Monday, December 6, 2010

Oprah and the Kindle giveaway, Google Books Store launches - details

Google ebooks store (contemporary books as well as the free ones we've accessed) launched today, to challenge Amazon, B&N, Sony, Borders, Apple, et al.

They are not offering lower prices because they've signed Agency agreements with the usual large publishers and the prices are the same at all stores. They're apparently paying independent publishers 52% on a sale vs the 70% that Amazon and Apple offer.

In Google's case, a main feature is to read your books in the "Cloud" (on the Web), and each person's books will be stored there the way they are at Amazon, except that you read Amazon's own books on the Kindle or on the iPhone, iPod touch, iPad, BlackBerry, Android-based devices, PC, and Mac using the free Kindle reading apps.

  The advantage for Amazon customers has been the ability to sync the reading between one's various devices and this syncing has been relatively seamless.

  Google will sell the books with an emphasis on the ability to read them on the web from anywhere on any device that can browse the web -- and that means you'd be connected to the web while reading your book and there is then the ability for Google to use advertisements during the reading.

  Apparently, you'll also be able to download your purchased books to many devices for which the digital-rights mechanism used is covered, but they won't be compatible with the Kindle's digital-rights method.

  How they will cover sync'g for those books that go on individual devices is unclear but they're not offering this. If you read your books on the web, then your last page would always be noted on the web.

  Highlighting and annotations:  Haven't read anything on that yet.

  Customer service is probably also a new area for them to think about as I've never been able to reach Google support for anything.
  Amazon allows refunds within 7 days for e-books that have problems, badly formatted, unlinked table of contents, or when you felt you didn't mean to order it. B&N's general policy is no refunds even if the book has mssing pages (I read this on their forums).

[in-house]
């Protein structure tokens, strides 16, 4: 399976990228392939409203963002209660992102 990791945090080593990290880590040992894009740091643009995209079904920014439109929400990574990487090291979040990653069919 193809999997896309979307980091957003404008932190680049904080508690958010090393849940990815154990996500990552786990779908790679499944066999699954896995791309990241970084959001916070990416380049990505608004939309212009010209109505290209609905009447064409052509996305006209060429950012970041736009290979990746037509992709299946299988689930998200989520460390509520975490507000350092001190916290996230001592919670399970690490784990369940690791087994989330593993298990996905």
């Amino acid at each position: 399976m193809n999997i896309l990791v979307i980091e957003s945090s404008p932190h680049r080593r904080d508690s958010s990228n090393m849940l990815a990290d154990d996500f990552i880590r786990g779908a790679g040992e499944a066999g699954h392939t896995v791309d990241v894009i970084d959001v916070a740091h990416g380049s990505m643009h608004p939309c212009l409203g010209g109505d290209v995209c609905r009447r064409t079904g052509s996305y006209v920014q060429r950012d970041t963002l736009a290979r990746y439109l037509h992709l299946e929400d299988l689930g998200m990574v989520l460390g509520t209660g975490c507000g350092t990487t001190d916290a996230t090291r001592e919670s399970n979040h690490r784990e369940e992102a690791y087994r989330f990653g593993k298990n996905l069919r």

Oprah thanked Amazon for providing each audience member a "3G Kindle"  (UK: K3) and said, while holding the physical books, that she still loves books but that if you travel, you've "gotta" love the Kindle.  Then they gave the audience both types of books :-).

  The audience reacted as if they had won expensive cars :-) but they did get the Kindle model that can download books and do web lookups from anywhere you are and does not depend on being at a WiFi hotspot.

  As mentioned before, the show featured author Jonathan Franzan.

OPRAH'S 65th BOOK CLUB PICK: Charles Dickens double-header -- A Tale of Two Cities" and "Great Expectations
  Amazon's PR says that the two Oprah-recommended books today (Charles Dickens special) are FREE at Amazon, although the Kindlestore top-right-corner ad leads to the "enriched" double-book for $7.99, which includes: "illustrations of 18th century fashion and culture in Dickens’s Victorian world, the early reception for both..., a filmography of Dickens’s novels, further reading about the author as well as what informed the thematic elements of these classic novels."

  If not interested in the special illustrations, filmography, and further reading, here is a quick way to find Dickens' free books on Amazon, and these are sorted by how well they have been selling -- the $7.99 Oprah double-book heads the list despite a request for only free Dickens books.

  As most Kindle owners know, Amazon has about 20,000 other free classics at Amazon, which one can sync between devices and also there are millions of free out-of-copyright-books available to read on the Kindle at the various sites mentioned in the ongoing Free Kindle Books blog article.